Walter doesn’t only dream of owning a liquor store. In the bigger picture, Walter dreams of living a life where his family doesn’t have to worry about not having enough money. I came to this conclusion through the close reading of Walter’s dialogue and actions. One of the first things he mentions is the check that is supposed to come in. He seems very on edge, asking Ruth multiple times “What’s the matter with you?” and snapping at her when she tells him to eat his eggs (26). It is obvious that Walter would be a lot more relaxed if there was a check in the mail for him that day. Additionally, Walter’s actions are very different from Ruth’s when Travis asks for fifty cents. Ruth shuts him down immediately, saying “Well, I ain’t got no fifty cents this morning,” and continuing to dismiss him when he brings up the money. However, when Walter hears Ruth telling Travis that they don’t have the money, Walter says, ‘“What you tell the boy things like that for?” (Reaching down into his pants with a rather important gesture) “Here, son,”’ (36). He then continues to give Travis another fifty cents for fruit or a taxicab. Travis is obviously estatic and this pleases Walter. The final example of why Walter’s dream is more than just opening a liquor store is shown when he talks to Ruth about how he sees his life. Walter says “‘I’m thirty-five years old; I been married eleven years and I got a boy who sleeps in the living room’– (very, very quietly)– ‘and all I got to give him is stories about how rich white people live…’” (34). For me, this final quote really confirms the idea that Walter’s real dream is for him and his family to not have to worry about not having enough money.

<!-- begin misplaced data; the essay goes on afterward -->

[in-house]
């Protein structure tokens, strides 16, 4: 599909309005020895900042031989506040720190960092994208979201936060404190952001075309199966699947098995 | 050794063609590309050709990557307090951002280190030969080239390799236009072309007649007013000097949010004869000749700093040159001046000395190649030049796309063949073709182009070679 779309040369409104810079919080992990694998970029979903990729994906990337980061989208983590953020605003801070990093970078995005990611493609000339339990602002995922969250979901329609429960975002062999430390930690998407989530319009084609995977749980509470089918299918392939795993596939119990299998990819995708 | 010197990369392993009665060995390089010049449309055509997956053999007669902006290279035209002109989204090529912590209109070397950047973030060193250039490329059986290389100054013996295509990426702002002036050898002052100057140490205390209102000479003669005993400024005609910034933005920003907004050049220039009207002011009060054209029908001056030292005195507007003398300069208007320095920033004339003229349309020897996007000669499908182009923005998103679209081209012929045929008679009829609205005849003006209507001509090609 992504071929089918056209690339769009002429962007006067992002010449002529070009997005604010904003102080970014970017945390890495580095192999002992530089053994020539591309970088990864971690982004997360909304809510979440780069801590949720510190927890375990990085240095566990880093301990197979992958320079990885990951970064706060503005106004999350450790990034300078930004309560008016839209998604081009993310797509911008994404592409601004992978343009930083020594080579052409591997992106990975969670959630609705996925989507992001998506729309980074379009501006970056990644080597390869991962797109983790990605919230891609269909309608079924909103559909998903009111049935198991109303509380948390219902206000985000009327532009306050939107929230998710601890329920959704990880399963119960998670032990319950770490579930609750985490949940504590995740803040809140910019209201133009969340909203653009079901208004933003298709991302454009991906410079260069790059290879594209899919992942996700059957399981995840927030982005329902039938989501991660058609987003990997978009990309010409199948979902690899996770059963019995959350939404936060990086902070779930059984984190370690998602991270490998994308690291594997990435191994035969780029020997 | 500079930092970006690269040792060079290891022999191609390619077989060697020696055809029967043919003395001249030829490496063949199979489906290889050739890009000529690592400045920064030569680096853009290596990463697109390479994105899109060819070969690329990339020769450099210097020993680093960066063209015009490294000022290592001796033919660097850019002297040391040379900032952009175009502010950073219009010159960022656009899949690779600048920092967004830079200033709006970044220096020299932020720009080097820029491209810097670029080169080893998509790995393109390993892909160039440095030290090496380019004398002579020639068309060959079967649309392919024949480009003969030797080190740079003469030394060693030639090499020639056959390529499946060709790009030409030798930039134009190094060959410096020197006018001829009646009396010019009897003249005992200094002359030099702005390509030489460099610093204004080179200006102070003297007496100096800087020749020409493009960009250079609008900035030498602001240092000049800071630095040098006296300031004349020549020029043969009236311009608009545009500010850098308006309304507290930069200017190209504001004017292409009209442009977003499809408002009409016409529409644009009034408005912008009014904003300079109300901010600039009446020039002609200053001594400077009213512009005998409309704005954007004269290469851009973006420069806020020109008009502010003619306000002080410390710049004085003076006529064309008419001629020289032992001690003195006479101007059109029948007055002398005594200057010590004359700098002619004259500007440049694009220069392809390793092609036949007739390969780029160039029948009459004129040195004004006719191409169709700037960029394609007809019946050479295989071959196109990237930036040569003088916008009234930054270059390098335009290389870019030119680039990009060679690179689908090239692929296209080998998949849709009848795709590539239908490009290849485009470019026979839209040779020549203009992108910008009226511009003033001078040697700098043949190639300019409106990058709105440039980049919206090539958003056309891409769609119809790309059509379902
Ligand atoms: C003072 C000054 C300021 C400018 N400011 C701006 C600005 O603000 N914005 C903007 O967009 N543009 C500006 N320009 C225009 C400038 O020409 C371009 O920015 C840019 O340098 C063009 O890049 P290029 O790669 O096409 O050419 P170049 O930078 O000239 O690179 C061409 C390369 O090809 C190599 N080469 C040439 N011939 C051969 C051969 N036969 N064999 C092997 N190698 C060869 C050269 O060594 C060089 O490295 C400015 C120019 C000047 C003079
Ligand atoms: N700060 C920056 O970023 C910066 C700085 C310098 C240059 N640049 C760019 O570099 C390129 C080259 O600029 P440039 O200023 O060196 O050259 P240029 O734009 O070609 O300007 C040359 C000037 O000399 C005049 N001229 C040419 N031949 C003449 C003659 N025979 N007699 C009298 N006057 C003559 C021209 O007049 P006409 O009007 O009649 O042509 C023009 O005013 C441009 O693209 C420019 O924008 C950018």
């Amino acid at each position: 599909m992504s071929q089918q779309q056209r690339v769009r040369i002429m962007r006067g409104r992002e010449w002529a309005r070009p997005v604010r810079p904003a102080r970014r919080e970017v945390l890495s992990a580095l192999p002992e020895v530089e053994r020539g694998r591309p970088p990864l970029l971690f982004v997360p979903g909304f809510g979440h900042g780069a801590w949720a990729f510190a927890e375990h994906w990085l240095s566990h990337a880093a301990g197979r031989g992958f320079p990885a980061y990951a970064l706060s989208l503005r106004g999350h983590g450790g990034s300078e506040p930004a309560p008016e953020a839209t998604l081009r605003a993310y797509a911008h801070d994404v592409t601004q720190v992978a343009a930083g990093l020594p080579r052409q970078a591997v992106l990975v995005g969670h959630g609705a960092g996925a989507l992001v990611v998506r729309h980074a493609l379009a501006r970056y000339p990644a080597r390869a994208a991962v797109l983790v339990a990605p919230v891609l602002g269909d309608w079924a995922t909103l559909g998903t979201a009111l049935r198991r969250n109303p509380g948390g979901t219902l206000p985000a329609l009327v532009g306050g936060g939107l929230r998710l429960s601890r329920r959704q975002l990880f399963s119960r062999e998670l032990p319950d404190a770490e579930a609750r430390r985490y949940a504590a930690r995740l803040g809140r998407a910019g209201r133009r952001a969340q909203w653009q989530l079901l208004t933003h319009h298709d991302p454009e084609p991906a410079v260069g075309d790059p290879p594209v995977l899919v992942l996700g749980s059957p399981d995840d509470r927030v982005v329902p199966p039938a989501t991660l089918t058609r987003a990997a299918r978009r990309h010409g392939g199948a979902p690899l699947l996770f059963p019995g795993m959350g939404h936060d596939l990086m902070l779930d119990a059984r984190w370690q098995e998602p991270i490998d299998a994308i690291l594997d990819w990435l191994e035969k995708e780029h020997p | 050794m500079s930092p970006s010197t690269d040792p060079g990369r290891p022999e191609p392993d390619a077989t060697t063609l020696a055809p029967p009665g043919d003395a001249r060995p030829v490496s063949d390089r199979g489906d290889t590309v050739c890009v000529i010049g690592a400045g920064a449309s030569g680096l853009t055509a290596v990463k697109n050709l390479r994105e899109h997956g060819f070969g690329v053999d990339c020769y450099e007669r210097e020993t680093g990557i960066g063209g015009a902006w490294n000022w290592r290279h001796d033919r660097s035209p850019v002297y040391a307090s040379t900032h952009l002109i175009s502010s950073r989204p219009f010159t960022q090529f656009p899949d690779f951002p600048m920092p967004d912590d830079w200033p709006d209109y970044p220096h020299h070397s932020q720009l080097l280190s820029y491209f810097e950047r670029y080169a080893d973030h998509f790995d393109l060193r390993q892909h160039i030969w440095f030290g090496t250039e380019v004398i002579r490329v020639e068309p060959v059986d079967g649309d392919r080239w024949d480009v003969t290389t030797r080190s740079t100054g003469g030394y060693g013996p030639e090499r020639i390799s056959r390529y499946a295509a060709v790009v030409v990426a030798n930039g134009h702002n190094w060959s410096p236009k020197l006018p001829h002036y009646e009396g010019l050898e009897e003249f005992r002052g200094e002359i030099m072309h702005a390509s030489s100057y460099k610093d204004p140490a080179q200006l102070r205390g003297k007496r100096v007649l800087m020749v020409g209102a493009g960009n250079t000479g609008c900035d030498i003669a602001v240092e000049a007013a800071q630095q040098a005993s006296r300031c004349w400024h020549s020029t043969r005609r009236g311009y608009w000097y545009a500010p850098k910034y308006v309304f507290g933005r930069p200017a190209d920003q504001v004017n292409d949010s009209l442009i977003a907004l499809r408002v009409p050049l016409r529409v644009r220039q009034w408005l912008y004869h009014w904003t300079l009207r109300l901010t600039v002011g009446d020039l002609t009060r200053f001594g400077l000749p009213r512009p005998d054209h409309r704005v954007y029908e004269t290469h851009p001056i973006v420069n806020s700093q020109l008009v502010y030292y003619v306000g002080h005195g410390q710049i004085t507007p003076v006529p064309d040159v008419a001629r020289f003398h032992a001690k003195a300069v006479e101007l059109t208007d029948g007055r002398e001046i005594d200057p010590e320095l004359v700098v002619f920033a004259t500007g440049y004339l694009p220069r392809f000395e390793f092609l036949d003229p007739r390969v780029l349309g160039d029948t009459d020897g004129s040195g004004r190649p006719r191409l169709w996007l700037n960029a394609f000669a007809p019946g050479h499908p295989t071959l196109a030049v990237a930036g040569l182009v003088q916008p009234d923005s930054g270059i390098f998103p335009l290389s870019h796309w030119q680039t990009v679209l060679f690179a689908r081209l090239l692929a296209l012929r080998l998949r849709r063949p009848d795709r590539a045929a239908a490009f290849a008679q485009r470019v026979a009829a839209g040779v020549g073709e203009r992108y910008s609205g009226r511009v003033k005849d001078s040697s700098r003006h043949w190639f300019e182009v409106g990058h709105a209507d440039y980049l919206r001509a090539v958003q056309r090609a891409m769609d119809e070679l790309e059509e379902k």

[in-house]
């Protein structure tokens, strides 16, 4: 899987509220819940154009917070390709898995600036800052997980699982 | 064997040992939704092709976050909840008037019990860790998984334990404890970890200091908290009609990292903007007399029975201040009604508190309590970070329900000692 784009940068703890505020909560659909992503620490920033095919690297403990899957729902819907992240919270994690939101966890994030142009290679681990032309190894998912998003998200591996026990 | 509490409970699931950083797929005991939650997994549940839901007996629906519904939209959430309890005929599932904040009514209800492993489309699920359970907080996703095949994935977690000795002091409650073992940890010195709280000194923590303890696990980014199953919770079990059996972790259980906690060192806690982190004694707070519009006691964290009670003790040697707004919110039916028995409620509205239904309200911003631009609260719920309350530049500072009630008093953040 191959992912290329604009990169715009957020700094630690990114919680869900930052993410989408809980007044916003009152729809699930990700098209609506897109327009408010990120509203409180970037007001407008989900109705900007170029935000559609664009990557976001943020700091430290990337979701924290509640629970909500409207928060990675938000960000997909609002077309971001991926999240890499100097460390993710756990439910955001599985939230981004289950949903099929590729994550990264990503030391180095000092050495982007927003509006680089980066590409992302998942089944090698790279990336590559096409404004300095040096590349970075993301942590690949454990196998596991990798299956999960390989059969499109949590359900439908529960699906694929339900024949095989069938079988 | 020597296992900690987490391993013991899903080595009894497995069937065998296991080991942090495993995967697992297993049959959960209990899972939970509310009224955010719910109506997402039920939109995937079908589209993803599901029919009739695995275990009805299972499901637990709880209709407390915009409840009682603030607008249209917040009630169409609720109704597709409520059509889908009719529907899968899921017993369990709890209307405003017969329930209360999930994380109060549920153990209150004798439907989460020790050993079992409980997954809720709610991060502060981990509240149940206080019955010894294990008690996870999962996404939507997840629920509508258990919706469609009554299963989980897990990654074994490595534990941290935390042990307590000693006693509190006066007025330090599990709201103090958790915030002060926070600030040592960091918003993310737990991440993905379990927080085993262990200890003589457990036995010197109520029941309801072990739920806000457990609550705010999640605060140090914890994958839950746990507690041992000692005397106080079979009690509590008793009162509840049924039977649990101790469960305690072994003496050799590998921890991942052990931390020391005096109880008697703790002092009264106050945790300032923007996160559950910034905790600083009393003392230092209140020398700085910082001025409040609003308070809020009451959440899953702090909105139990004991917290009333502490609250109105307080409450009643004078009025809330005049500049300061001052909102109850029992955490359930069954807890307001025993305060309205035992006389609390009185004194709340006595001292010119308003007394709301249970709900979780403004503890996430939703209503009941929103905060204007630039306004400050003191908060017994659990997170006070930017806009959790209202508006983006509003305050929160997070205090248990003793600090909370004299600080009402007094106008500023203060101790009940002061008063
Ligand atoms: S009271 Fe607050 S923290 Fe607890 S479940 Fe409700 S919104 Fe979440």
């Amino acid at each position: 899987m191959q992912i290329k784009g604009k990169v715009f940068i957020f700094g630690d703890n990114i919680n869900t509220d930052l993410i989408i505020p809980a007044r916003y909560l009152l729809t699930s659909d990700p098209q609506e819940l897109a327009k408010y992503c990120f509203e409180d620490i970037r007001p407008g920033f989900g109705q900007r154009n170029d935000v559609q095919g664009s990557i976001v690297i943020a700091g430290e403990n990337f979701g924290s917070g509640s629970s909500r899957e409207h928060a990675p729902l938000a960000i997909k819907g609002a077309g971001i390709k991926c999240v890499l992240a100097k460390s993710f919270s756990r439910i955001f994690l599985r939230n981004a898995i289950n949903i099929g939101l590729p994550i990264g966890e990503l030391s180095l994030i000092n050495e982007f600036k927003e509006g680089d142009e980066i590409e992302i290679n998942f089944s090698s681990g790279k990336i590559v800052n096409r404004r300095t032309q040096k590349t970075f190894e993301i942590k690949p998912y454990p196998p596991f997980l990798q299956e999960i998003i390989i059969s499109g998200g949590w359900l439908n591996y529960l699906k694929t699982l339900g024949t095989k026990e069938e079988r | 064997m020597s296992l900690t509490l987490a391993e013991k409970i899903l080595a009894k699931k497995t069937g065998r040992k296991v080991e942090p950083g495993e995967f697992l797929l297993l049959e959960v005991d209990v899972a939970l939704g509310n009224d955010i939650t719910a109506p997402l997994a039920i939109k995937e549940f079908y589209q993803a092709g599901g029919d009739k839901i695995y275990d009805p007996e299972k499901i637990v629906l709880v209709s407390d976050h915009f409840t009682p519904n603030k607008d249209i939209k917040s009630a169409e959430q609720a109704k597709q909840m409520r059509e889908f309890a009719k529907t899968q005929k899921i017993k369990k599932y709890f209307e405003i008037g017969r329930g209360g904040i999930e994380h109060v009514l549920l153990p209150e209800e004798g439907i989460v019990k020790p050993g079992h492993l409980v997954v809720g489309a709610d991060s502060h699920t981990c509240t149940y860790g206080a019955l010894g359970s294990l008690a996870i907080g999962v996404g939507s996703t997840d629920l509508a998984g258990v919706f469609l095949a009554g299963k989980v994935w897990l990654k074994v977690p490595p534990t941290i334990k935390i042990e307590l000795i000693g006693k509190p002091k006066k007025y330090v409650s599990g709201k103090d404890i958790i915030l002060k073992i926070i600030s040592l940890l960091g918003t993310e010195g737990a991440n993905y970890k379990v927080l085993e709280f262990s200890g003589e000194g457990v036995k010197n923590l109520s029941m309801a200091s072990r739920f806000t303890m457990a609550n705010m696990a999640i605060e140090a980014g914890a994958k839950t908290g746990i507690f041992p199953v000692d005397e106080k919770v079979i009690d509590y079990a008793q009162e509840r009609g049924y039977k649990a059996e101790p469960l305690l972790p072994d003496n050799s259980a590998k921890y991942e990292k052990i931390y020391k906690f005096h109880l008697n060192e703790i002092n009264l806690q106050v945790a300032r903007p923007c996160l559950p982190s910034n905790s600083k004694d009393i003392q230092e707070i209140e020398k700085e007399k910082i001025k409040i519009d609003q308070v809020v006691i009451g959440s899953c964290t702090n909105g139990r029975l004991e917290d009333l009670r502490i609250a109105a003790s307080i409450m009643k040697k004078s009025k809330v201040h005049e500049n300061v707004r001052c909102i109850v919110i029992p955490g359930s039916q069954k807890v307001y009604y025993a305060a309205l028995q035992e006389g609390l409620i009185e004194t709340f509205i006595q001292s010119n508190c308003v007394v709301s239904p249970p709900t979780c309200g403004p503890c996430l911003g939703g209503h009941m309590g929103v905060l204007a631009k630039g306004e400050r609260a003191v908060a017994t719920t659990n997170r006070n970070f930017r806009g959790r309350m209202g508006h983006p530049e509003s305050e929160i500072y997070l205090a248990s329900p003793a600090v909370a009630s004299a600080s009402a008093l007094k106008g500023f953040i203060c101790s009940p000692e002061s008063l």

The Youngers live in a world where they are surrounded by the privileges of white people and how life is much easier for them. Walter doesn’t want his family to live in this kind of world anymore. They always see how much more money white people have and all the things that they can do with their money that the Youngers can’t. Walter wants to open his own liquor store so he can have a shot at making a lot of money so he and his family can live comfortably and not have to be envious of people who do have money. Walter doesn’t want to tell Travis stories about “how rich white people live” anymore. Walter wants to tell him stories about how he had a dream and made it a reality.

Discussion Questions:

-Who’s dream can you relate to the most in Act I and why?

-Why do you think that it is important to have dreams and goals, and why do you think Hansberry focuses on them so much?


My name is Lucy and I am a sophomore. My major is Adolescence Education: English and I can’t wait to be a teacher one day! I love reading and writing and hope to also publish a book someday in the near future. A fun fact about me is that I went skydiving this summer! You definitely should all try it!